Peshawar school massacre: Row over Pakistan armed teacher plan

Activists of Pakistan"s civil society groups condemn the Taliban's attack on a military-run school in Peshawar, during a rally in Lahore, Pakistan, Friday, Jan 16 Image copyright AP
Image caption The Taliban attack on a school in Peshawar sparked global condemnation

Teachers in north-western Pakistan have criticised a government plan to allow them to carry weapons to defend schools from militant attacks.

Speakers at a teachers' convention in Peshawar city said their job was to educate, not to provide security.

The local authority, which announced the plan last week, insisted no teacher would be forced to carry a weapon.

Taliban gunmen stormed a school in Peshawar last month and killed more than 150 people, most of them children.

Last week, the local government in Khyber Pakhtunkhwa province announced in response to the attack that it would allow teachers to carry weapons by issuing arms licences.

"The idea is to enable them to engage the attackers until help arrives," provincial information minister Mushtaq Ghani said at the time.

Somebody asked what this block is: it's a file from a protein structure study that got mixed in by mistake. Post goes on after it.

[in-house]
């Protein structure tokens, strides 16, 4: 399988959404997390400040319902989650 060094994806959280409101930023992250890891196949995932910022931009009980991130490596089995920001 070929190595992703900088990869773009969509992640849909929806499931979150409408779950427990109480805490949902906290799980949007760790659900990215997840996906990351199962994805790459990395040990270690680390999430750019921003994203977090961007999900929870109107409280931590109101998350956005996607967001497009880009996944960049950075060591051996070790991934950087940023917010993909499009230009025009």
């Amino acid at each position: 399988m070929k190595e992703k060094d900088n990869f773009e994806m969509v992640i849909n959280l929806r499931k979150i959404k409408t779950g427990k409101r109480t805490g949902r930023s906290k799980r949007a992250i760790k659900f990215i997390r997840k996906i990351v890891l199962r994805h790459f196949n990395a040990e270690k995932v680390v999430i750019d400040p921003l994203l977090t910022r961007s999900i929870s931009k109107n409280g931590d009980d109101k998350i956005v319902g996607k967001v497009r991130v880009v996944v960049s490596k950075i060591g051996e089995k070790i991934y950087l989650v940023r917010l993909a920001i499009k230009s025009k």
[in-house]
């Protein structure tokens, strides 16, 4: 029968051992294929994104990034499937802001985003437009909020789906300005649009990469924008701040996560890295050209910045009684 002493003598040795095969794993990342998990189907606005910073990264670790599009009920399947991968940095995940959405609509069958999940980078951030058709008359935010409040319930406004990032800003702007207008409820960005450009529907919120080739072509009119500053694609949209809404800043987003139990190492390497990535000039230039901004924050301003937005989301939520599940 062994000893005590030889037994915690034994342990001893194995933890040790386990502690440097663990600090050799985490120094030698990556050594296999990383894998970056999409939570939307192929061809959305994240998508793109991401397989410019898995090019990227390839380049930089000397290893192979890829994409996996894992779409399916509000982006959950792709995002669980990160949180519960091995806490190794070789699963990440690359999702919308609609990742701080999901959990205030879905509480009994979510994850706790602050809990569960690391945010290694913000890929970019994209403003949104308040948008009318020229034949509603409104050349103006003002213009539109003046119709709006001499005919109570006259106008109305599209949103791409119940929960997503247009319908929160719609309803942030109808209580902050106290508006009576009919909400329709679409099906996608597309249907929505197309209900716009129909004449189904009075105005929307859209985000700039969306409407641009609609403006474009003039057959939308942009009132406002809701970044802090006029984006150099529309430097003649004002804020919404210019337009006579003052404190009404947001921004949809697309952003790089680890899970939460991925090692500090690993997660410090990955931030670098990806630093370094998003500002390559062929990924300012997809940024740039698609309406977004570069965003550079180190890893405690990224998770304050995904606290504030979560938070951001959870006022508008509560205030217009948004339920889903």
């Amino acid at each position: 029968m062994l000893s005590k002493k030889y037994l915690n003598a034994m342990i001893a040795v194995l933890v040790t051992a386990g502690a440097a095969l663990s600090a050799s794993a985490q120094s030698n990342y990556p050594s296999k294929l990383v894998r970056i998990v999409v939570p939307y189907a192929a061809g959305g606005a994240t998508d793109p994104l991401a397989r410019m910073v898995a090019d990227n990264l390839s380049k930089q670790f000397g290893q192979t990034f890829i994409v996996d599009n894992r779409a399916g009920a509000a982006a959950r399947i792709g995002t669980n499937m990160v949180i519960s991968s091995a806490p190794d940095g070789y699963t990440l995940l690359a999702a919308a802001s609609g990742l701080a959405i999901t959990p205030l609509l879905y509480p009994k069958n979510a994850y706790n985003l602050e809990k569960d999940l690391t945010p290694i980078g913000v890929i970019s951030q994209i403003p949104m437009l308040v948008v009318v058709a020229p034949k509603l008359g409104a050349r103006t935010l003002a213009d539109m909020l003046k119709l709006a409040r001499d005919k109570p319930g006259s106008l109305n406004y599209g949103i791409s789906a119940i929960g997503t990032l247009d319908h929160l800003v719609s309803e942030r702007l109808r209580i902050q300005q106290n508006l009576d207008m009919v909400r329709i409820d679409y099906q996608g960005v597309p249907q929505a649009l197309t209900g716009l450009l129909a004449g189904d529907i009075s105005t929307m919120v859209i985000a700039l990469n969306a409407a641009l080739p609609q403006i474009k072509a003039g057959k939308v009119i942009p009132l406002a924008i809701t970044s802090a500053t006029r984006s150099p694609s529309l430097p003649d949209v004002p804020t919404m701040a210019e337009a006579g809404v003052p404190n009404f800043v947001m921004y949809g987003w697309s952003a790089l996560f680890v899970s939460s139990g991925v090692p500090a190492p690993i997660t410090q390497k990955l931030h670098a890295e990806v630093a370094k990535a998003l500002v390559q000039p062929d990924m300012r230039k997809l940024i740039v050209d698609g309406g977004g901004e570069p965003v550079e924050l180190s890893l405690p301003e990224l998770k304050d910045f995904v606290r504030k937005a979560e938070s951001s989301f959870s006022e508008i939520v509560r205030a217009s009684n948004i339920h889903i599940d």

He said the decision was taken because police could not be regularly deployed at all schools in the province.

Other plans to stop attacks in schools included raising boundary walls, topping them with barbed wire, installing CCTV and setting up security gates.

The plan to arm teachers was criticised by teachers, opposition politicians and the media, who said the government was trying to shift its responsibility to the teachers.

After teachers complained, provincial education minister Atif Khan told them that the government was "not forcing you to become security guards, but only allowing you to carry arms if you desire."

The 16 January attack on the Army Public School, which came days before winter holidays, sparked fears about school security in Khyber Pakhtunkhwa.

Many schools in suburban areas have not reopened after the winter holidays and others are reporting low attendance.

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